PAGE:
For someone who has glumly fought a losing battle with most-things-technical, the steadfast optimism oozing out of the above quote is slightly off-putting. Honestly, the prospect of coping (in our own lifetimes) with an anthropomorphic machine seems too dire to contemplate. With any luck, it should carry the groceries and fix that strange sound in the pipes, and not have to contend with any Instant Puddings

Is there any good to be gleaned from this rubbish of a movie? Is there any way to keep Michael Bay at bay?

There is no way this Post can end on such negative, pessimistic musings, so will endeavour instead to note that, in the meantime, there is some hope to be found amongst the Summer Blockbuster schedules. The latest instalment of the Planet of the Apes franchise is gaining some promising feedback. Early indications show that our local cineplex IS showing it with the English soundtrack. With any luck, the next Post will cover the Apes franchise, and give me the belated opportunity to marvel at Charlton Heston’s performance from the 1968 original. Now THERE was a star who would NEVER have stooped so low to appear in a movie based on a range of toys!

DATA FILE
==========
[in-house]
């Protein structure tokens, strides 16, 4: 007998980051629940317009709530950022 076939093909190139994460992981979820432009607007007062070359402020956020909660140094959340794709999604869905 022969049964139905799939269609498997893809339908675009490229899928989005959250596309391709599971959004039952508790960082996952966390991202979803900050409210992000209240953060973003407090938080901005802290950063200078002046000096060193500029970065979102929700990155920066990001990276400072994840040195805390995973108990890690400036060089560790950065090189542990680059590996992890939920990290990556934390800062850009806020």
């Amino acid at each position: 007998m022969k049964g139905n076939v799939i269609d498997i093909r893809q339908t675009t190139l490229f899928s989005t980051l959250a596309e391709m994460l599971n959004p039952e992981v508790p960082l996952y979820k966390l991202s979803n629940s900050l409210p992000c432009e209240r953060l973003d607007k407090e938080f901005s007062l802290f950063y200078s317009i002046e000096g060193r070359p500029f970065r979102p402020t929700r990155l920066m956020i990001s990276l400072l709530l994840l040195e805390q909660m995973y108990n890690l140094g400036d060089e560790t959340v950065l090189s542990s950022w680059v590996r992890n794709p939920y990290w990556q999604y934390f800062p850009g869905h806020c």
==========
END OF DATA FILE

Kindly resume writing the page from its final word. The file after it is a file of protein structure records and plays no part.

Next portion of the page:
Outstayed their welcome...
Outstayed their welcome…

at the end of it all



The Grand Budapest Hotel: At Last!



Posted: 16 July 2014 

the Grand Budapest is an institution, and Gustave H is the best there is
The Grand Budapest is an institution, and M Gustave is the best there is

“There are still faint glimmers of civilization left in this barbaric slaughterhouse that was once known as humanity… He was one of them. What more is there to say?” – Zero Moustafa.

At last, dear friends!

Finally managed to catch THE movie all of you were raving about months ago: The Grand Budapest Hotel, that intelligent, whimsical and gloriously off-kilter comedy by one of the true auteurs of modern cinema: Wes Anderson.